On Jan. 31, 20 Fordham staffers learned some basic skills to help them do just that at the Department of Public Safety’s first self-defense class for employees.
The course, which lasted 90 minutes and took place on the Rose Hill campus, focused on Krav Maga, a martial art originally developed for the Israel Defense Forces. Hebrew for “contact combat,” the technique is derived from a combination of aikido, judo, karate, boxing, and wrestling.
Robert Fitzer, associate vice president in the Department of Public Safety, said that the University decided to offer the course free of charge to employees after receiving enthusiastic feedback from students who took one of the six classes offered to them in the fall.
“We’re not looking to teach people how to become black belts. We’re looking for something quick, to basically empower the person and get them to take an interest in their own safety,” he said.
Right now, Krav Maga is the only technique that is being offered, but Fitzer said the department may offer others as well. He said its appeal is in its emphasis on escape from an attack.
“Whereas some of the other programs are more offensive, this is pure self-defense,” he said.
At the Rose Hill class, McGinn walked participants through basic street safety protocols, such as walking in groups after dark and sticking to well-traveled streets, before turning it over to Avi Abraham, an instructor from the New York Self Defense Academy. Abraham led participants through a round of scenarios they might encounter on the streets, from being grabbed from behind to being cornered with a knife. Participants were paired with one another and took turns as the assailant and the defender.
Those on the defensive were shown how to loosen an attacker’s grip on them by screaming loudly and jerking them to the side. After striking the attackers’ faces using either the side or palm of their hand, participants were instructed to go through the motions of grabbing their attacker by the shoulder and kneeing them repeatedly in the groin.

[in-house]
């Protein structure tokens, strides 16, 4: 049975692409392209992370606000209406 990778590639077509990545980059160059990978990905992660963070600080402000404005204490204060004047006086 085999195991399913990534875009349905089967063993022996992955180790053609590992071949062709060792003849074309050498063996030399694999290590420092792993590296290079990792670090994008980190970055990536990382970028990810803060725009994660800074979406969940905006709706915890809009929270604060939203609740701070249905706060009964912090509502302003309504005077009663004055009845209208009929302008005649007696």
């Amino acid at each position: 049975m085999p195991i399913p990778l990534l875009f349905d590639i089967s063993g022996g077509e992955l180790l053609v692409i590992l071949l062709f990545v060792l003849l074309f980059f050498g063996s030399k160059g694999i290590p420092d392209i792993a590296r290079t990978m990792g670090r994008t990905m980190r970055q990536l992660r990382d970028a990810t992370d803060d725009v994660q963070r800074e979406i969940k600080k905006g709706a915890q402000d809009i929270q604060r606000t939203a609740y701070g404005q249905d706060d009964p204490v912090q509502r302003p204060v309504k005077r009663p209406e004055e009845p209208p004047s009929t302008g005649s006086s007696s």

In addition to explaining why one should never strike an attacker with a closed fist (you can hurt yourself if you don’t land a perfect hit), and why you shouldn’t back up while facing your attacker (you might fall over), Abraham repeatedly stressed that a counter-attack should never stop until the attacker is on the ground and no longer an immediate threat.
Laura Rodriguez received an invitation to the class as a staffer in the Counseling and Psychological Services Center; she’s also a junior at Fordham College at Rose Hill. She volunteered to demonstrate the scenario with a knife.
“A lot of women go around fearful, especially at night. I saw that fear in me and a lot of other women at the course, so it was nice to kind of get together as a community and empower each other through the training.”
Rodriguez said she was encouraged by the knowledge that with the right moves, she could easily use gravity and physics to aid her. Just learning how one could use their own body weight to wriggle free from an attacker who’d grabbed her from behind was helpful, she said.
“If I didn’t know that, I probably would have been stuck in that position, not knowing what to do. But he showed us how to maneuver ourselves in such a way that it was to your own advantage,” she said.
Additional self-defense classes for staff will be offered in the future at the Rose Hill campus. Classes will also be offered at the Lincoln Center campus.